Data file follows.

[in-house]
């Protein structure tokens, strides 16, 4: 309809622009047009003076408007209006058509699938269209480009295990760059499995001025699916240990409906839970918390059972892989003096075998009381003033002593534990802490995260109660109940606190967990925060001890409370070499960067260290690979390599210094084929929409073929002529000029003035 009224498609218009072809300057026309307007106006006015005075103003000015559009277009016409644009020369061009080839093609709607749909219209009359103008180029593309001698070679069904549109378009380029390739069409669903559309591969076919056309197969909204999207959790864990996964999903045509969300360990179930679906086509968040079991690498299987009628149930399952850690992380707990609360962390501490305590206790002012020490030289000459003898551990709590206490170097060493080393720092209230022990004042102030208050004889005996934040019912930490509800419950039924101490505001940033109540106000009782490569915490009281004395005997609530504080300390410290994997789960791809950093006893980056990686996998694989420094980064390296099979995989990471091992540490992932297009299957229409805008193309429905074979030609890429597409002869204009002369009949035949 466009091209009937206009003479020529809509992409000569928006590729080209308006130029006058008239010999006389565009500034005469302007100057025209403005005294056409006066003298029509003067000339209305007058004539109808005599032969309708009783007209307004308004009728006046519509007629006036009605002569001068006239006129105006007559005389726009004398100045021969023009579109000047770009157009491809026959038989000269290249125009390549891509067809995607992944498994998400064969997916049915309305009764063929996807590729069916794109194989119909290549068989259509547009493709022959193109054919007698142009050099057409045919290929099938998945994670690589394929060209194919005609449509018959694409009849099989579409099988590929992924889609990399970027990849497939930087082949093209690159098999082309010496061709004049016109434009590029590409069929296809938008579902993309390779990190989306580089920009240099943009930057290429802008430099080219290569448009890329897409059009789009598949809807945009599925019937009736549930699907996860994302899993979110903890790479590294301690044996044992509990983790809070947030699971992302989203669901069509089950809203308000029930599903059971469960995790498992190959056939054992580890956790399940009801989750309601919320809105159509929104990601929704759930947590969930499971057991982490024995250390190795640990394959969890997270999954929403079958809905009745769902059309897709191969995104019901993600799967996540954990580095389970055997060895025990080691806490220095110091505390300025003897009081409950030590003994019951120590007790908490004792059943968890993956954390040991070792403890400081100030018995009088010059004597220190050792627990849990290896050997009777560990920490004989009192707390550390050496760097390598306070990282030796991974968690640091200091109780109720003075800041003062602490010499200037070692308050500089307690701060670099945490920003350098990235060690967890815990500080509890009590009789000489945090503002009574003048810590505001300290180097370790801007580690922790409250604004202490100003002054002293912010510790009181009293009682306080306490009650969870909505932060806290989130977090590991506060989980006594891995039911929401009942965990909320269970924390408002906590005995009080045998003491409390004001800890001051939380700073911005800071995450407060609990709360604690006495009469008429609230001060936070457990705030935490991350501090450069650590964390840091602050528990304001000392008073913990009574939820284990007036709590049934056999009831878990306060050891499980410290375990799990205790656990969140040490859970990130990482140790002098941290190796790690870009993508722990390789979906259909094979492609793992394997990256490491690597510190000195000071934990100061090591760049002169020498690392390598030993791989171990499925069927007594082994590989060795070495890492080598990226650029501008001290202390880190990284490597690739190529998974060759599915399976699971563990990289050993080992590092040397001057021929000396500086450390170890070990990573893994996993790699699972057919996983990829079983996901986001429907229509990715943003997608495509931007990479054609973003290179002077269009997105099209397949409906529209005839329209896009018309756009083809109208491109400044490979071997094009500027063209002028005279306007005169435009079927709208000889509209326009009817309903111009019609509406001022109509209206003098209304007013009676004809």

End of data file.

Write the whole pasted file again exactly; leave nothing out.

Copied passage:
[in-house]
């Protein structure tokens, strides 16, 4: 309809622009047009003076408007209006058509699938269209480009295990760059499995001025699916240990409906839970918390059972892989003096075998009381003033002593534990802490995260109660109940606190967990925060001890409370070499960067260290690979390599210094084929929409073929002529000029003035 009224498609218009072809300057026309307007106006006015005075103003000015559009277009016409644009020369061009080839093609709607749909219209009359103008180029593309001698070679069904549109378009380029390739069409669903559309591969076919056309197969909204999207959790864990996964999903045509969300360990179930679906086509968040079991690498299987009628149930399952850690992380707990609360962390501490305590206790002012020490030289000459003898551990709590206490170097060493080393720092209230022990004042102030208050004889005996934040019912930490509800419950039924101490505001940033109540106000009782490569915490009281004395005997609530504080300390410290994997789960791809950093006893980056990686996998694989420094980064390296099979995989990471091992540490992932297009299957229409805008193309429905074979030609890429597409002869204009002369009949035949 466009091209009937206009003479020529809509992409000569928006590729080209308006130029006058008239010999006389565009500034005469302007100057025209403005005294056409006066003298029509003067000339209305007058004539109808005599032969309708009783007209307004308004009728006046519509007629006036009605002569001068006239006129105006007559005389726009004398100045021969023009579109000047770009157009491809026959038989000269290249125009390549891509067809995607992944498994998400064969997916049915309305009764063929996807590729069916794109194989119909290549068989259509547009493709022959193109054919007698142009050099057409045919290929099938998945994670690589394929060209194919005609449509018959694409009849099989579409099988590929992924889609990399970027990849497939930087082949093209690159098999082309010496061709004049016109434009590029590409069929296809938008579902993309390779990190989306580089920009240099943009930057290429802008430099080219290569448009890329897409059009789009598949809807945009599925019937009736549930699907996860994302899993979110903890790479590294301690044996044992509990983790809070947030699971992302989203669901069509089950809203308000029930599903059971469960995790498992190959056939054992580890956790399940009801989750309601919320809105159509929104990601929704759930947590969930499971057991982490024995250390190795640990394959969890997270999954929403079958809905009745769902059309897709191969995104019901993600799967996540954990580095389970055997060895025990080691806490220095110091505390300025003897009081409950030590003994019951120590007790908490004792059943968890993956954390040991070792403890400081100030018995009088010059004597220190050792627990849990290896050997009777560990920490004989009192707390550390050496760097390598306070990282030796991974968690640091200091109780109720003075800041003062602490010499200037070692308050500089307690701060670099945490920003350098990235060690967890815990500080509890009590009789000489945090503002009574003048810590505001300290180097370790801007580690922790409250604004202490100003002054002293912010510790009181009293009682306080306490009650969870909505932060806290989130977090590991506060989980006594891995039911929401009942965990909320269970924390408002906590005995009080045998003491409390004001800890001051939380700073911005800071995450407060609990709360604690006495009469008429609230001060936070457990705030935490991350501090450069650590964390840091602050528990304001000392008073913990009574939820284990007036709590049934056999009831878990306060050891499980410290375990799990205790656990969140040490859970990130990482140790002098941290190796790690870009993508722990390789979906259909094979492609793992394997990256490491690597510190000195000071934990100061090591760049002169020498690392390598030993791989171990499925069927007594082994590989060795070495890492080598990226650029501008001290202390880190990284490597690739190529998974060759599915399976699971563990990289050993080992590092040397001057021929000396500086450390170890070990990573893994996993790699699972057919996983990829079983996901986001429907229509990715943003997608495509931007990479054609973003290179002077269009997105099209397949409906529209005839329209896009018309756009083809109208491109400044490979071997094009500027063209002028005279306007005169435009079927709208000889509209326009009817309903111009019609509406001022109509209206003098209304007013009676004809």